Marla Gold to Retire as Senior Vice Provost for Community Health and Chief Wellness Officer

Dear Students and Colleagues,

I write to share that Marla J. Gold, MD, will be concluding her distinguished service as inaugural senior vice provost for Community Health and Chief Wellness Officer when she retires from Drexel at the end of the academic year on June 30, 2023. Marla has served the University with distinction in various roles for more than three decades.

Most recently, Marla has made a tremendous impact on the University by playing a pivotal role in evaluating the best strategies to safeguard students, faculty and professional staff through an unprecedented global health crisis.

At the onset of the COVID-19 pandemic, it became apparent that Marla, dean emerita of Drexel’s Dornsife School of Public Health and a tenured professor in the Department of Health Policy and Management, was the ideal leader to coordinate the University’s response to the pandemic and to oversee the Return Oversight Committee. In consultation with colleagues across the University, she demonstrated great care and expertise as she guided Drexel’s approach to everything from campus health protocols to the ramp-up of research and our return to full campus life.

In 2021, I asked Marla to lead the implementation of key recommendations by 21CP in its review of Drexel’s Police Department (DPS). As part of this work, she oversaw the establishment of the Drexel Public Safety Oversight Committee and launched the DPS workload dashboard to increase transparency in communications about policing on campus.

Marla has been an inspiring leader who has made a tangible difference in the lives of countless others through work with philanthropy, government, educational institutions, business leaders and non-profits. In 2002, she assumed the deanship of Drexel’s School of Public Health. Under her leadership, the School became established as the first highly ranked, fully accredited school of public health in the greater Philadelphia region with a longstanding commitment to issues of health equity and education, research and practice focusing on the elimination of racial and ethnic health disparities. In 2012, the School of Public Health established the A.J. Drexel Autism Institute, the first research center in the nation to study autism through the lens of public health.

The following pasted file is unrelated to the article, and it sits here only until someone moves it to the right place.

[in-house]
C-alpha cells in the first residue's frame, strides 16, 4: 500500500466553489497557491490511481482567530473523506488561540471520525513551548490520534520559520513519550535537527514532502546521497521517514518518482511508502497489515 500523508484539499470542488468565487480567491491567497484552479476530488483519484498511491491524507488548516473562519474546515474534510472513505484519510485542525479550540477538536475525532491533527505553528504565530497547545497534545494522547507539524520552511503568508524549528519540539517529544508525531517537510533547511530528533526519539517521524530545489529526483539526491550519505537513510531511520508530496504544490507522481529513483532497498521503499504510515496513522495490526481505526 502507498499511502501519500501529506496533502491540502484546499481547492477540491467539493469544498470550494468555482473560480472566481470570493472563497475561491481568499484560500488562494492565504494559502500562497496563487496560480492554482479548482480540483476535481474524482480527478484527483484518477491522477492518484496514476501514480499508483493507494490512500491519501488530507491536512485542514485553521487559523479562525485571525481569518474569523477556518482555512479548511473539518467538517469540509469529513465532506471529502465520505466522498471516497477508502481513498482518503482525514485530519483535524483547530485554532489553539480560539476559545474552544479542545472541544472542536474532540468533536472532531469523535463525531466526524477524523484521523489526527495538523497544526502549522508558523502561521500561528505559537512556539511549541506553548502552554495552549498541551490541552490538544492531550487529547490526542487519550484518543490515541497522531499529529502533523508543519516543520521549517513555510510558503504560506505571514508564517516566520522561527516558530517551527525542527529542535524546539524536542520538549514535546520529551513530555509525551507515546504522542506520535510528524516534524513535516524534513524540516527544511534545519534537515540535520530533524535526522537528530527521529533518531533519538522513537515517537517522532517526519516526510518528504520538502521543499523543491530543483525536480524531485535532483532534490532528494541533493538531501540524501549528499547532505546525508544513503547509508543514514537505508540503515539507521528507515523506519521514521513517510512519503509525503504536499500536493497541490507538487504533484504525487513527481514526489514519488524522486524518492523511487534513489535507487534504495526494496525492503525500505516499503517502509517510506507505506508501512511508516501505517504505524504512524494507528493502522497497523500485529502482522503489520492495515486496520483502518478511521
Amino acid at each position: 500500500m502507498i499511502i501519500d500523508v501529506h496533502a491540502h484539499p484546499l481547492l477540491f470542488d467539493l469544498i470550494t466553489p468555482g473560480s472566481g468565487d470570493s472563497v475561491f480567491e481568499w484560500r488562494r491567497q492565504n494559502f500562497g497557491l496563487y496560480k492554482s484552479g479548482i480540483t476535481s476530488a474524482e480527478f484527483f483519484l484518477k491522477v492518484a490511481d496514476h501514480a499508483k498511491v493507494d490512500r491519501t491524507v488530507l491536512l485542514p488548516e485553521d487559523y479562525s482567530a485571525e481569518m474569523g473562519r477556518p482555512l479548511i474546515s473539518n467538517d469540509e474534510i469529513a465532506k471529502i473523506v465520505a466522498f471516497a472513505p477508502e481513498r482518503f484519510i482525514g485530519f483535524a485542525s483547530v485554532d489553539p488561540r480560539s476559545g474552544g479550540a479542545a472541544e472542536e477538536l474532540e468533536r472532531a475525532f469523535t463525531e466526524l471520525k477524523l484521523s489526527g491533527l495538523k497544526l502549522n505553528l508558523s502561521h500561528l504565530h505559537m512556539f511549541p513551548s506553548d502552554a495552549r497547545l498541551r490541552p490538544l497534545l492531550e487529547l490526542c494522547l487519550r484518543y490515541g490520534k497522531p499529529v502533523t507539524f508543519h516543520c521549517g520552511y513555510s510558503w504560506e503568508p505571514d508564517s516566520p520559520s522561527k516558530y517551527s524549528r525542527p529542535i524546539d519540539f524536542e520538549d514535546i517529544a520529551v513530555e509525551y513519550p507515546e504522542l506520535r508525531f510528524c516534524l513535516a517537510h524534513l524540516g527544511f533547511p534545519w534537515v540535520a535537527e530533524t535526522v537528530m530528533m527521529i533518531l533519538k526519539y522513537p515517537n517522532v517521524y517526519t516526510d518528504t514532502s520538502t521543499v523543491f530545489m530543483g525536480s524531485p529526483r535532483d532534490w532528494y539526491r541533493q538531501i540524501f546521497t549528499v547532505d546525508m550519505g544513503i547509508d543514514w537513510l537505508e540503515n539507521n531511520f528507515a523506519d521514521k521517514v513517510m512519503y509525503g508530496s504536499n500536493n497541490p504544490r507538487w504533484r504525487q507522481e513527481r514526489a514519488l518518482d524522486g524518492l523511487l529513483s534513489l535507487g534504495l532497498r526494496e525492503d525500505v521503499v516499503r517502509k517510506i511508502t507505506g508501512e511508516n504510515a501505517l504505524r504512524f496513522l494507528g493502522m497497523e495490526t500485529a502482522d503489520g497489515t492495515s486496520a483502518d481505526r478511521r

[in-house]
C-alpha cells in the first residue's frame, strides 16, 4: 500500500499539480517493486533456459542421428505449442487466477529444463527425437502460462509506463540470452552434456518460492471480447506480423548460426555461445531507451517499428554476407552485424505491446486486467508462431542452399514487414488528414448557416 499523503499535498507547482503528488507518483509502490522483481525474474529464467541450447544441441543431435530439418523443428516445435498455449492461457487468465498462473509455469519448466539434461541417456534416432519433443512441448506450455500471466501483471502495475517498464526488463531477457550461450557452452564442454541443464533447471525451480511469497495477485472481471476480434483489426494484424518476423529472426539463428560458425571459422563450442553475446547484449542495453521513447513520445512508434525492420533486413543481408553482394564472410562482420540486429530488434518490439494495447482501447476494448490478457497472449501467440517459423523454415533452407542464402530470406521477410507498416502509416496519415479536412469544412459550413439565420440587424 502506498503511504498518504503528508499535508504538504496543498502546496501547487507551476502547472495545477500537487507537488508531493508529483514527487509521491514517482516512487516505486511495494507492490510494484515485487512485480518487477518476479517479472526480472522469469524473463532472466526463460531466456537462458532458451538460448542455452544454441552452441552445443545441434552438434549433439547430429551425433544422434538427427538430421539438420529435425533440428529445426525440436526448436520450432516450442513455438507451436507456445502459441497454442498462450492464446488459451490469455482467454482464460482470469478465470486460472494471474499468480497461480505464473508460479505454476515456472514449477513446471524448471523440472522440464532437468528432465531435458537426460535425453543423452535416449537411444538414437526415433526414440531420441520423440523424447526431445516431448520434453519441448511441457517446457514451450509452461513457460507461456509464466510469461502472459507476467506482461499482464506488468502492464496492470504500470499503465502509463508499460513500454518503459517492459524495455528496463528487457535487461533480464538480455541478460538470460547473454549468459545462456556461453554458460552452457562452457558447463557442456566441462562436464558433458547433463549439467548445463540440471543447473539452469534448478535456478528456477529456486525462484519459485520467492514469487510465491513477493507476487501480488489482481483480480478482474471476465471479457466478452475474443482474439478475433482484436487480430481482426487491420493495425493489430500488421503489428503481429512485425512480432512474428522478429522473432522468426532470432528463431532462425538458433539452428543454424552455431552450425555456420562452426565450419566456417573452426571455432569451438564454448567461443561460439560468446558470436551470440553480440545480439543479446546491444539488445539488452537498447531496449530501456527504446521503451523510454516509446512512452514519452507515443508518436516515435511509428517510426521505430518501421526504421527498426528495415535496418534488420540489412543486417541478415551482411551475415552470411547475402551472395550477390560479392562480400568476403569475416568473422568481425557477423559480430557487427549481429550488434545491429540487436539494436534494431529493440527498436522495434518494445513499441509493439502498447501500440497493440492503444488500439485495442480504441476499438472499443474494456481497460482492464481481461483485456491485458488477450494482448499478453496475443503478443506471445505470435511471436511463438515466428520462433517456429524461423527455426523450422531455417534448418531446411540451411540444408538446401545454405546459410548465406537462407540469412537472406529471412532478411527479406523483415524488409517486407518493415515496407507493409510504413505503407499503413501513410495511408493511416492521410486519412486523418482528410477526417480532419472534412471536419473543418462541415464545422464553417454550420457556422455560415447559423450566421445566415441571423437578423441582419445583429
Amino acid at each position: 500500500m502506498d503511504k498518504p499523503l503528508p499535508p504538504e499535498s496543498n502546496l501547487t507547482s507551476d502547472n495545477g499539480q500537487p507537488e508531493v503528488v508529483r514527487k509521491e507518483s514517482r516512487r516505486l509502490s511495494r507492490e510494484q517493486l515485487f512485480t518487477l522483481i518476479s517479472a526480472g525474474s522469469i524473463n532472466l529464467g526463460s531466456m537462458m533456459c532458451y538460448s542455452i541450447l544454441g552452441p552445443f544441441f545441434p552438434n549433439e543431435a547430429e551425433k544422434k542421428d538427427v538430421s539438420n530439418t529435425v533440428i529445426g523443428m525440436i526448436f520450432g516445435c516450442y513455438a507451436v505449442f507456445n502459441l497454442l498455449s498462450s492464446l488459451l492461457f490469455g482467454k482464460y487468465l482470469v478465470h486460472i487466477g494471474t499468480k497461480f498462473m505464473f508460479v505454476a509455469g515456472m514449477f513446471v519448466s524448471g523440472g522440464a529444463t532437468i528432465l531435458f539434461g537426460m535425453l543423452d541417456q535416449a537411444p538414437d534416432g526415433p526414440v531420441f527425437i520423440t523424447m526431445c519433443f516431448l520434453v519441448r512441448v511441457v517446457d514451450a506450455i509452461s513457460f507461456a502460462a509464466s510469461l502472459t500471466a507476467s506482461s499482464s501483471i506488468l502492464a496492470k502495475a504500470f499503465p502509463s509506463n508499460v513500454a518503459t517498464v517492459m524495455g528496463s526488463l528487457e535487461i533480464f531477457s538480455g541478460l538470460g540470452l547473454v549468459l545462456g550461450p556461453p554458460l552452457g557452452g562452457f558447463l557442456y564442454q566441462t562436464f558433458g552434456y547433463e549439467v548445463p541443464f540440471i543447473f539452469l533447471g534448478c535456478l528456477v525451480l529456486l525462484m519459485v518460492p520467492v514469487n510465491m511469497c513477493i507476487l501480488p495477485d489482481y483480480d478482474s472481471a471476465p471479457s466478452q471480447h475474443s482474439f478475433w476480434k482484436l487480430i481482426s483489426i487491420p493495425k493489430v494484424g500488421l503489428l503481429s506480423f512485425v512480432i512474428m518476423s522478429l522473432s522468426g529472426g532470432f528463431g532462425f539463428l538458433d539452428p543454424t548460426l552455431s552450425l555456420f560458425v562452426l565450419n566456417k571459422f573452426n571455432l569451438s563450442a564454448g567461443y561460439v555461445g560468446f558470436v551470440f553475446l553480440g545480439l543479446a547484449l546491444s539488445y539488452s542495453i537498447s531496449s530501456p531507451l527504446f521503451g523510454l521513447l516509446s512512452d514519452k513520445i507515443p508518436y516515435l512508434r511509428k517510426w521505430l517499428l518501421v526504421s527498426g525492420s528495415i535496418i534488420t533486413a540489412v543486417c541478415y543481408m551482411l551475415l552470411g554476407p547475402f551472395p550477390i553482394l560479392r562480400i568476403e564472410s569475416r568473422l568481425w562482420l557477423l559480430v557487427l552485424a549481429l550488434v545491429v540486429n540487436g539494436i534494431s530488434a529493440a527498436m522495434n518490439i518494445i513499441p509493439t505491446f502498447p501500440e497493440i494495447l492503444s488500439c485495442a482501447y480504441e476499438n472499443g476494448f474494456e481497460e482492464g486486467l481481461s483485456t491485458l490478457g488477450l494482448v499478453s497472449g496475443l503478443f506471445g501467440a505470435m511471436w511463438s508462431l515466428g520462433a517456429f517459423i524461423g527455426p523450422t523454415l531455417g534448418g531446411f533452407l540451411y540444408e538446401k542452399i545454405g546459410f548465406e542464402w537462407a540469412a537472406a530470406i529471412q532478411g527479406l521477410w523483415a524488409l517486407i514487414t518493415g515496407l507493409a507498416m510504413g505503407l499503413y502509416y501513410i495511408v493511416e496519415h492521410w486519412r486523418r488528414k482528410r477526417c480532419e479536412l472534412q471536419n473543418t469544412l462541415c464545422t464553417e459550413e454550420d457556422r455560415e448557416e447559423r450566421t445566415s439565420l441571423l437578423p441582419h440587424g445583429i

Prior to her tenure at the School of Public Health, Marla served as chief of the Division of HIV/AIDS Medicine and vice chair of the Department of Medicine at the former MCP-Hahnemann Medical School, a predecessor of Drexel University College of Medicine.

Her legacy beyond Drexel is impressive and enduring. She served as assistant health commissioner for Infectious Disease Control in Philadelphia's Public Health Department, where she was responsible for all reportable and communicable diseases and conditions in the City. Following her service in City government, she created and led an innovative, interdisciplinary integrated clinical practice for persons with HIV/AIDS, containing a full complement of linked services. Today the Partnership Comprehensive Care Practice is one of the largest regional comprehensive HIV programs and recently celebrated its 30th anniversary.

Marla has served on the Philadelphia Board of Health through three mayoral administrations. Her contributions to Drexel and the city, to teaching and mentoring, have been recognized through numerous awards and honors, including the establishment of the Marla J. Gold Endowed Scholarship Fund at Drexel, which supports young leaders who seek to become physicians with public health expertise.

I am deeply grateful to Marla for her exemplary and inspiring leadership and tremendous contributions throughout her many years at Drexel. She has established one of the largest HIV care providers in the Philadelphia, positioned the Dana and David Dornsife School of Public Health for preeminence, established one of the nation’s leading institutes for autism research and most recently navigated the University community through an unprecedented global health crisis. The impact of her legacy at Drexel and throughout our region will be felt for years to come.

Please join me in thanking Marla for her years of dedicated and exceptional service.


John Fry

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